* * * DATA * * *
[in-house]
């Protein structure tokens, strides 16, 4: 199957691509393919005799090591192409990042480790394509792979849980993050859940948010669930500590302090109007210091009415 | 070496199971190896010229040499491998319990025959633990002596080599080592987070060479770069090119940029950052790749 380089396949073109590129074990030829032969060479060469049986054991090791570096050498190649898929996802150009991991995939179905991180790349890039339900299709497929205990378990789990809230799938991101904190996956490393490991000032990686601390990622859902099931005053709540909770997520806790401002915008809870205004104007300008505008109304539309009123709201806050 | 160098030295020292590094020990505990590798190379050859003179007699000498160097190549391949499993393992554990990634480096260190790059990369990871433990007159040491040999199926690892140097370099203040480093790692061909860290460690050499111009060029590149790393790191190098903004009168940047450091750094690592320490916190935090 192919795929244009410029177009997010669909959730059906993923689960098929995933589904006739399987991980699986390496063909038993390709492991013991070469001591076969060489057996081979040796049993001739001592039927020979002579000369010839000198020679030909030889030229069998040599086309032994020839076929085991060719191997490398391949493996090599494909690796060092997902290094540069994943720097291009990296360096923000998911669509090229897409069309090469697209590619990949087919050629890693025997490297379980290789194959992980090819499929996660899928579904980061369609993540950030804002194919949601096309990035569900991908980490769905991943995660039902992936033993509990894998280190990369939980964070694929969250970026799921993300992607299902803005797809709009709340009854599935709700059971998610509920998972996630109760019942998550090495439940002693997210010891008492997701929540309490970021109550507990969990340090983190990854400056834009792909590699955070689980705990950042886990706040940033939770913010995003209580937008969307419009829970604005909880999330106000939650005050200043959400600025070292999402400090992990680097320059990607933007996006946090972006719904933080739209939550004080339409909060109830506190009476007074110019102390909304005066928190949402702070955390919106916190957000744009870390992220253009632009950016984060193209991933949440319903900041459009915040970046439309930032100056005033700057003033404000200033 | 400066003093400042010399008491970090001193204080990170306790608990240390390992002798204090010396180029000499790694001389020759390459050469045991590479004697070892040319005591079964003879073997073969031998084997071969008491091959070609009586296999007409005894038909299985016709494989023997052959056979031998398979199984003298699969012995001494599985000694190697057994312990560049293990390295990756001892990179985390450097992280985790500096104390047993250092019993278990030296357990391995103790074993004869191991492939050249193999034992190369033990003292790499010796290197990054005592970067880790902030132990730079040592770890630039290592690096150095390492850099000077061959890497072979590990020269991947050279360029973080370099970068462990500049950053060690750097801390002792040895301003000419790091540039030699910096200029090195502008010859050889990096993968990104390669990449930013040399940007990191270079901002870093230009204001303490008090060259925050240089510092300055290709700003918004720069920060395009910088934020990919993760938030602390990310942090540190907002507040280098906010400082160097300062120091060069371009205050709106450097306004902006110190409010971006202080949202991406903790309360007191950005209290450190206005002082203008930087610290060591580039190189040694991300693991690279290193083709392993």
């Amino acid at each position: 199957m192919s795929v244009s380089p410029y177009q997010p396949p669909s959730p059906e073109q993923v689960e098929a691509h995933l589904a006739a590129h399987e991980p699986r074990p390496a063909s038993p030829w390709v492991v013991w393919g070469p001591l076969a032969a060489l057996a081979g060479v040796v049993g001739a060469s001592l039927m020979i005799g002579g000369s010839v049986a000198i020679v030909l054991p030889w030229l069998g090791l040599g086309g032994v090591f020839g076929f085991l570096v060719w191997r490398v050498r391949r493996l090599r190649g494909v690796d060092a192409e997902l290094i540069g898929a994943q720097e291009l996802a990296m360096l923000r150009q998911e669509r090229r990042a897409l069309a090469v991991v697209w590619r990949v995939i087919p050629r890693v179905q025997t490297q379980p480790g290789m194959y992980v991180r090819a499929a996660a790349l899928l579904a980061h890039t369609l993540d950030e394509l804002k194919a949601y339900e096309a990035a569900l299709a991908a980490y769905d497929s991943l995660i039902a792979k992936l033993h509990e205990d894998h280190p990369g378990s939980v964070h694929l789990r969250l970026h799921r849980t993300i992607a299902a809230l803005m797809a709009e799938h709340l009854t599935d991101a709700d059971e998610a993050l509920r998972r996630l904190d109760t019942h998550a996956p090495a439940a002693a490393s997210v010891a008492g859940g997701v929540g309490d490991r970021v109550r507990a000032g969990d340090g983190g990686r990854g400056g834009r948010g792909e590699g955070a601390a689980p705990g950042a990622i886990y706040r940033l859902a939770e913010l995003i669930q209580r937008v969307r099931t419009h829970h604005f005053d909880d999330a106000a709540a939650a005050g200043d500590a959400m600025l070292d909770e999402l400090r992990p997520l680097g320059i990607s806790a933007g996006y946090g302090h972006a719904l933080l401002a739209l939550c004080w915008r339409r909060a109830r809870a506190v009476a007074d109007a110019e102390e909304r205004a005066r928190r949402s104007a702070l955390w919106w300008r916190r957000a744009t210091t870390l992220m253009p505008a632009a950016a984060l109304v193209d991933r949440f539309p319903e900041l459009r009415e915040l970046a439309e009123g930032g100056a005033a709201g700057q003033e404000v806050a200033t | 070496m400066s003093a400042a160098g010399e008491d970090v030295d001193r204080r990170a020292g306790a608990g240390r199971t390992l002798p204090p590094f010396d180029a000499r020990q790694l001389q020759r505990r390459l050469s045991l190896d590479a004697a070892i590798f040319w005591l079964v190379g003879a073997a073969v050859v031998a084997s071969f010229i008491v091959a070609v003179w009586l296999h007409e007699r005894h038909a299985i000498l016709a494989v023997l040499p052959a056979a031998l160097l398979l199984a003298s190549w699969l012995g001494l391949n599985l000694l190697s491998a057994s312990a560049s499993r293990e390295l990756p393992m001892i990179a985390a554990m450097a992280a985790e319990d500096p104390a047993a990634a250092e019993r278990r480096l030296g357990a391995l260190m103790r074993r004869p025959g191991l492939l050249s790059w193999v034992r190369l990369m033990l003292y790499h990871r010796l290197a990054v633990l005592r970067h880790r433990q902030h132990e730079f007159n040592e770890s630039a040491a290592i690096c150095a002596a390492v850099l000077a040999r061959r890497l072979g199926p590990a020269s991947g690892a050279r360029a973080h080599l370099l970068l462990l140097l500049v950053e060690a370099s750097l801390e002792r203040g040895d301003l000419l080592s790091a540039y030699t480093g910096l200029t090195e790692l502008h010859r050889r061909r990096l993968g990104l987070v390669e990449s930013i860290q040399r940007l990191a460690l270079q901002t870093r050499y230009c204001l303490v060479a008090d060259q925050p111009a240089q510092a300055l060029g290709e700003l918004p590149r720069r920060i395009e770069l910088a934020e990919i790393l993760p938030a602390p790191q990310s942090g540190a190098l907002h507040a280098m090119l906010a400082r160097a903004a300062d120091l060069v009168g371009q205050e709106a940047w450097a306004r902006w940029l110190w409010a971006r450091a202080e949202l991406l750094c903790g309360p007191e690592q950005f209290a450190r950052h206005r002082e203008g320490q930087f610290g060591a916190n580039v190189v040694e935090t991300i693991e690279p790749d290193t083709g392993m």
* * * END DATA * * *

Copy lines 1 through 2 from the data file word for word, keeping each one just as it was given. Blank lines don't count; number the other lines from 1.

[in-house]
């Protein structure tokens, strides 16, 4: 199957691509393919005799090591192409990042480790394509792979849980993050859940948010669930500590302090109007210091009415 | 070496199971190896010229040499491998319990025959633990002596080599080592987070060479770069090119940029950052790749 380089396949073109590129074990030829032969060479060469049986054991090791570096050498190649898929996802150009991991995939179905991180790349890039339900299709497929205990378990789990809230799938991101904190996956490393490991000032990686601390990622859902099931005053709540909770997520806790401002915008809870205004104007300008505008109304539309009123709201806050 | 160098030295020292590094020990505990590798190379050859003179007699000498160097190549391949499993393992554990990634480096260190790059990369990871433990007159040491040999199926690892140097370099203040480093790692061909860290460690050499111009060029590149790393790191190098903004009168940047450091750094690592320490916190935090 192919795929244009410029177009997010669909959730059906993923689960098929995933589904006739399987991980699986390496063909038993390709492991013991070469001591076969060489057996081979040796049993001739001592039927020979002579000369010839000198020679030909030889030229069998040599086309032994020839076929085991060719191997490398391949493996090599494909690796060092997902290094540069994943720097291009990296360096923000998911669509090229897409069309090469697209590619990949087919050629890693025997490297379980290789194959992980090819499929996660899928579904980061369609993540950030804002194919949601096309990035569900991908980490769905991943995660039902992936033993509990894998280190990369939980964070694929969250970026799921993300992607299902803005797809709009709340009854599935709700059971998610509920998972996630109760019942998550090495439940002693997210010891008492997701929540309490970021109550507990969990340090983190990854400056834009792909590699955070689980705990950042886990706040940033939770913010995003209580937008969307419009829970604005909880999330106000939650005050200043959400600025070292999402400090992990680097320059990607933007996006946090972006719904933080739209939550004080339409909060109830506190009476007074110019102390909304005066928190949402702070955390919106916190957000744009870390992220253009632009950016984060193209991933949440319903900041459009915040970046439309930032100056005033700057003033404000200033 | 400066003093400042010399008491970090001193204080990170306790608990240390390992002798204090010396180029000499790694001389020759390459050469045991590479004697070892040319005591079964003879073997073969031998084997071969008491091959070609009586296999007409005894038909299985016709494989023997052959056979031998398979199984003298699969012995001494599985000694190697057994312990560049293990390295990756001892990179985390450097992280985790500096104390047993250092019993278990030296357990391995103790074993004869191991492939050249193999034992190369033990003292790499010796290197990054005592970067880790902030132990730079040592770890630039290592690096150095390492850099000077061959890497072979590990020269991947050279360029973080370099970068462990500049950053060690750097801390002792040895301003000419790091540039030699910096200029090195502008010859050889990096993968990104390669990449930013040399940007990191270079901002870093230009204001303490008090060259925050240089510092300055290709700003918004720069920060395009910088934020990919993760938030602390990310942090540190907002507040280098906010400082160097300062120091060069371009205050709106450097306004902006110190409010971006202080949202991406903790309360007191950005209290450190206005002082203008930087610290060591580039190189040694991300693991690279290193083709392993």